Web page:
- A new study finds that if less than 1% of agricultural land was converted to solar panels, it would be sufficient to fulfill global electric energy demand.
- The study, by Oregon State University researchers, has been published in the journal Scientific Reports.
- The results have implications for the current practice of constructing large solar arrays in deserts.
The study, published in the journal Scientific Reports, finds that if less than 1% of agricultural land was converted to solar panels, it would be sufficient to fulfill global electric energy demand. The concept of co-developing the same area of land for both solar photovoltaic power and conventional agriculture is known as agrivoltaics.
“Our results indicate that there’s a huge potential for solar and agriculture to work together to provide reliable energy,” said corresponding author Chad Higgins, an associate professor in OSU’s College of Agricultural Sciences. “There’s an old adage that agriculture can overproduce anything. That’s what we found in electricity, too. It turns out that 8,000 years ago, farmers found the best places to harvest solar energy on Earth.”
The results have implications for the current practice of constructing large solar arrays in deserts, Higgins said.
“Solar panels are finicky,” he said. “Their efficiency drops the hotter the panels get. That barren land is hotter. Their productivity is less than what it could be per acre.”
For their study, OSU researchers analyzed power production data collected by Tesla, which has installed five large grid-tied, ground-mounted solar electric arrays on agricultural lands owned by Oregon State. Specifically, the team looked at data collected every 15 minutes at the 35th Street Solar Array installed in 2013 on the west side of OSU’s Corvallis campus.
The researchers synchronized the Tesla information with data collected by microclimate research stations they installed at the array that recorded mean air temperature, relative humidity, wind speed, wind direction, soil moisture and incoming solar energy.
Based on those results, Elnaz Hassanpour Adeh, a recent Ph.D. graduate from OSU’s water resources engineering program and co-author on the study, developed a model for photovoltaic efficiency as a function of air temperature, wind speed and relative humidity.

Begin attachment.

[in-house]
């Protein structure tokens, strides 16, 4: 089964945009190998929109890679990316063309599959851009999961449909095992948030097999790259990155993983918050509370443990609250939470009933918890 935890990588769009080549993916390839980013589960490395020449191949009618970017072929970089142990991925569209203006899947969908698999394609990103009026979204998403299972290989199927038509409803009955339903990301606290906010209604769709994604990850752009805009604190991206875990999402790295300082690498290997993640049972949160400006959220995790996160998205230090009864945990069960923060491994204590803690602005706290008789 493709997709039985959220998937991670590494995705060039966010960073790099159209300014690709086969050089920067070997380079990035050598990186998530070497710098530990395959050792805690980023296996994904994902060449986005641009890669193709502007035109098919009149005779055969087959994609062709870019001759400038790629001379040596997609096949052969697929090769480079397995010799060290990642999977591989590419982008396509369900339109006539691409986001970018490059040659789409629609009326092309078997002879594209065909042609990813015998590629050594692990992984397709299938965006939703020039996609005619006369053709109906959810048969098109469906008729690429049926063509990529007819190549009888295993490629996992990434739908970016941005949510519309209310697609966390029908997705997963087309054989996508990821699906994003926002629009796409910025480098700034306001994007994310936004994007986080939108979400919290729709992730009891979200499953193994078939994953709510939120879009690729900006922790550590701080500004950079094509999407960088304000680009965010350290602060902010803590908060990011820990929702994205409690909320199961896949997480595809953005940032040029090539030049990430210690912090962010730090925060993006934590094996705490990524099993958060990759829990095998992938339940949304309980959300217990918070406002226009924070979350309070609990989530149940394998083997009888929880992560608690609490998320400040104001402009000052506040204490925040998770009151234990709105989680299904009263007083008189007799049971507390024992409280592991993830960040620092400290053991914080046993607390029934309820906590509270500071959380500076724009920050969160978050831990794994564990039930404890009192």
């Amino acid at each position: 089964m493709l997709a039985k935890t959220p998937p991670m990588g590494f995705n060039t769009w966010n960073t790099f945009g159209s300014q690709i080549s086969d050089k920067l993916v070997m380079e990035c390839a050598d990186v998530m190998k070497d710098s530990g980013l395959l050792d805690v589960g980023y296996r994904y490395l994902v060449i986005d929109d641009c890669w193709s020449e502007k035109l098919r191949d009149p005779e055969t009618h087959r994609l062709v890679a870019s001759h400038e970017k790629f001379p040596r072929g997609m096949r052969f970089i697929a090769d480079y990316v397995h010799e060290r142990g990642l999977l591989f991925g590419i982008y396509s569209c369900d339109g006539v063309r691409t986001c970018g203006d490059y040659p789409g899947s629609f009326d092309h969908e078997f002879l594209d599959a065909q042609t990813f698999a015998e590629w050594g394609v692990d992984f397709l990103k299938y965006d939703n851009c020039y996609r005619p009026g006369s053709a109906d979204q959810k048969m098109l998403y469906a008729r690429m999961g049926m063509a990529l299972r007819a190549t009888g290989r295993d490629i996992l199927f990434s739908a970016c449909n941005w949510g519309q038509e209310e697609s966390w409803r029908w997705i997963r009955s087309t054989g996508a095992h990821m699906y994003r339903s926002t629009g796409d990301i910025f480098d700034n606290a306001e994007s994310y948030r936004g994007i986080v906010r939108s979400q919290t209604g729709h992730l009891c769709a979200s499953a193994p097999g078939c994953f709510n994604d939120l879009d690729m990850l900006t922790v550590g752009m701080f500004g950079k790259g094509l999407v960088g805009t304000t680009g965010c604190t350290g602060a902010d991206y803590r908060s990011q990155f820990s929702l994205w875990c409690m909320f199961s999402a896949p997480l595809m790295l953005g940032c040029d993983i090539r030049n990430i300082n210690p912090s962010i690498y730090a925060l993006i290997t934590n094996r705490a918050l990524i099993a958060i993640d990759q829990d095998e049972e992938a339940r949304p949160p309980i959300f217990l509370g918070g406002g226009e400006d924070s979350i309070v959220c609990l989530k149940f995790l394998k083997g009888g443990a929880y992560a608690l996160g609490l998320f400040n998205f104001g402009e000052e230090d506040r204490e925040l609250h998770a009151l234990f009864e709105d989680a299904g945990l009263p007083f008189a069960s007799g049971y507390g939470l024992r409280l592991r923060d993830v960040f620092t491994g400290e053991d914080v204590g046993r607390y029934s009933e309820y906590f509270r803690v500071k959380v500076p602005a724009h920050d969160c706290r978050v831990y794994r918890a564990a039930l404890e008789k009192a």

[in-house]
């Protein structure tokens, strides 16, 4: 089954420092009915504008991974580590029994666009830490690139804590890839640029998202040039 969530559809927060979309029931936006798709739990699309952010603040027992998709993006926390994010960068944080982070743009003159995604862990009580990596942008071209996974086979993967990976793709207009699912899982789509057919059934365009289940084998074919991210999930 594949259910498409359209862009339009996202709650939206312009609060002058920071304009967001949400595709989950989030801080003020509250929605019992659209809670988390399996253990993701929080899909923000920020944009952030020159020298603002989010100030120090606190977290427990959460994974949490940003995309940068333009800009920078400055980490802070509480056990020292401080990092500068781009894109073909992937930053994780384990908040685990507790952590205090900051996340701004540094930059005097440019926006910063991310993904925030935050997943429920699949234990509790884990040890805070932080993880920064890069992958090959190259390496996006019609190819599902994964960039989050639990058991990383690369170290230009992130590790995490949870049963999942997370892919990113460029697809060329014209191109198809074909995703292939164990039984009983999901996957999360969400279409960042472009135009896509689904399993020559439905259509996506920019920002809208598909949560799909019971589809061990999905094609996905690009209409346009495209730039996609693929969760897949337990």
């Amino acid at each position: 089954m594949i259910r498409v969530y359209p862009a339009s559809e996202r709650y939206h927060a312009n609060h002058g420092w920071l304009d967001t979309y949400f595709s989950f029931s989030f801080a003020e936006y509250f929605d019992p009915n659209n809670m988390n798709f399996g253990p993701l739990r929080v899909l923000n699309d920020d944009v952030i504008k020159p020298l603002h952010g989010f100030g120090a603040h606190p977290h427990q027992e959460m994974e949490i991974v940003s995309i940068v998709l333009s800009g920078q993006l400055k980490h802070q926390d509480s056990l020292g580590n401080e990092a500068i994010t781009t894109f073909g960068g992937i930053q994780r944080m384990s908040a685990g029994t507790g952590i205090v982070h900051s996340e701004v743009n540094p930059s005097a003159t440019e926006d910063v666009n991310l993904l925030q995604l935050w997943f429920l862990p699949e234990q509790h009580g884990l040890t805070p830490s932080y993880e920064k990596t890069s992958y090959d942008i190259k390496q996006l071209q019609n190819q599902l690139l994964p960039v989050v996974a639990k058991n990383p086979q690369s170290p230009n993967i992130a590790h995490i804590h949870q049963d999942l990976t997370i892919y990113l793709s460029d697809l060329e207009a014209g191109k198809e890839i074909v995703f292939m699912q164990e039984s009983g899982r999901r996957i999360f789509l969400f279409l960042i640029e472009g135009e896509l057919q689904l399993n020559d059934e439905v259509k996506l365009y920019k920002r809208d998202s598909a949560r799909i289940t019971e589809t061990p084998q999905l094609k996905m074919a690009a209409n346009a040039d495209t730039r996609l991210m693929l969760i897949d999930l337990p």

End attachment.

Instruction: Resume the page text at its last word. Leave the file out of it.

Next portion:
“We found that when it’s cool outside the efficiency gets better,” Higgins said. “If it’s hot the efficiency gets worse. When it is dead calm the efficiency is worse, but some wind makes it better. As the conditions became more humid, the panels did worse. Solar panels are just like people and the weather, they are happier when it’s cool and breezy and dry.”
Using global maps made from satellite images, Adeh then applied that model worldwide, spanning 17 classes of globally accepted land cover, including classes such as croplands, mixed forests, urban and savanna. The classes were then ranked from best (croplands) to worst (snow/ice) in terms of where a solar panel would be most productive.
The model was then re-evaluated to assess the agrivoltaic potential to meet projected global electric energy demand that has been determined by the World Bank.
Higgins and Adeh previously published research that shows that solar panels increase agricultural production on dry, unirrigated farmland. Those results indicated that locating solar panels on pasture or agricultural fields could increase crop yields.
Co-authors on the recent study were Stephen Good, an assistant professor in OSU’s Department of Biological and Ecological Engineering, and Marc Calaf, an assistant professor of mechanical engineering at Utah State University.